Effective Listening

Make it your goal to be an effective listener.

20200326_110229Listening can be active or passive. It is the practice of taking what you hear and extracting meaning. Active listening is the ability to comprehend and repeat what you have heard. Passive listening is the practice of sitting quietly without responding verbally, as we so often do when listening to music, a podcast, or the news. But, have you ever given a second thought about what kind of listener you are. Are you an active or passive listener? Do you focus on what the speaker said or more about what the speaker meant to say? Those questions may answer if you are active or passive, but more importantly, if you are an Effective Listener.

Effective listening is more of an active skill. Effective listeners practice being present and are in the moment. Although effective listening requires the development of specific techniques for receiving, organizing, and interpreting information, when communicating with others, we should also be mindful that effective listening is an exchange of energy between speaker and listener. Listening and speaking is the act of giving and receiving the flow of thoughts, feeling, and energy, both positive and negative. How many times ‘your better half has had to ask, are you listening?

Even though listening is one of the essential communication skills we use most frequently, it is the skill we give our least attention. Have you ever had any training in effective listening? Effective listening can help us understand ourselves and better understand others. We all are guilty of not being in the moment when conversing to others. While we are listening, our brain will sometime begin to wander. Just as wandering eyes would never see, a wandering brain will seldom hear. Physically we may be there, but mentally if you are over there, wherever that over there is, you will not be practicing effective listening, and you would most likely hear – are you listening?

In the world of public speaking, there are fast talkers and slow listeners. Most speakers speak at an average rate of about 125 wpm- words per minute. Studies show we can process in the region of 400 wpm. This difference between speaking speed and thought speed means that when we listen to the average speaker, we are using only 25 percent of our mental capacity. Because we still have 75 percent to do something else, our minds will wander. I have found that if we practice slowing the brain down by controlling our breathing and energy, we will begin to see a significant improvement in how you receive, organize, and interpret what we hear. Make it your goal to be an effective listener. Effective listening is a skill that will help you identify vital information quickly and improve your daily interactions with others. The following are a few tips we all could practice to becoming an effective listener:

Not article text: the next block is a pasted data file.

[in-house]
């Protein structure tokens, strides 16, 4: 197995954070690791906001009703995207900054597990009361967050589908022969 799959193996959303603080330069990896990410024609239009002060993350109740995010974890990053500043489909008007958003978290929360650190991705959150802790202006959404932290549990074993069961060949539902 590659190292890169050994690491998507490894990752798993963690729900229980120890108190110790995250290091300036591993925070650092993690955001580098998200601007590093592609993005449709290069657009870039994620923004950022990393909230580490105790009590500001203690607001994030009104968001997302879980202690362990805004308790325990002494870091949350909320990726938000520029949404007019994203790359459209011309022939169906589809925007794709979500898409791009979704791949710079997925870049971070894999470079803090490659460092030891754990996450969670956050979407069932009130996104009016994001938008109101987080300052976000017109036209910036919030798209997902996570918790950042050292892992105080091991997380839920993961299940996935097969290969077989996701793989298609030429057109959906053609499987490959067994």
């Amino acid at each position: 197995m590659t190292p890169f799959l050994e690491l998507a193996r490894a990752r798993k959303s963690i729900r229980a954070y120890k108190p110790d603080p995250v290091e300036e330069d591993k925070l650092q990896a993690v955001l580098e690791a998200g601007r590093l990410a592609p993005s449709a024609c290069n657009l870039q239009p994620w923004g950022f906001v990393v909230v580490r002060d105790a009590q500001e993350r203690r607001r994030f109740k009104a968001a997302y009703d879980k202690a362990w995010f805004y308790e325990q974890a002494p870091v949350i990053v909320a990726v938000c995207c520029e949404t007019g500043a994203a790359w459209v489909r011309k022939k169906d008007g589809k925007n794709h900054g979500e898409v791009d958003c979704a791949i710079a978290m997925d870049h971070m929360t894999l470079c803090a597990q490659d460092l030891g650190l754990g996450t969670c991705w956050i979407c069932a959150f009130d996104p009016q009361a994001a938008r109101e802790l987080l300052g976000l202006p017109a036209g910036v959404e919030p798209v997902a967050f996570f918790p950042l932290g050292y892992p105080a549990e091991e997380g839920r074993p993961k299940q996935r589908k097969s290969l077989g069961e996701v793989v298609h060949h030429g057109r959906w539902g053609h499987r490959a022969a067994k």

• Respect the speaker’s point of view – Silence yours.
  • Relax and remain engaged – Breather naturally to control your energy.
  • Do not pass judgment – Remember nonverbal cues, body language, and gestures are indicators of how you are interpreting the information you are receiving.
  • Avoid interrupting. Wait for your turn. Ask clarifying questions to ensure understanding.
  • Give nonverbal cues to demonstrate your interest.
  • Conclude with a summary statement to demonstrate you clearly understood what the speaker said.

Whether you are an active or passive listener, it really doesn’t matter. What matters most is that you are present; you are in the moment, giving and receiving energy and above all, achieving your goal of being an effective listener.

Author: HenryOMiller

Henry joined Toastmasters in 1997. He is presently a member of 4 Toastmasters clubs; two in Santa Cruz and two in San Jose. He is a DTM-4. Henry is an executive speech coach, humorist, and speechwriter. He is also a musician and a lyricist​ whose speechwriting approach is similar to his approach to songwriting.

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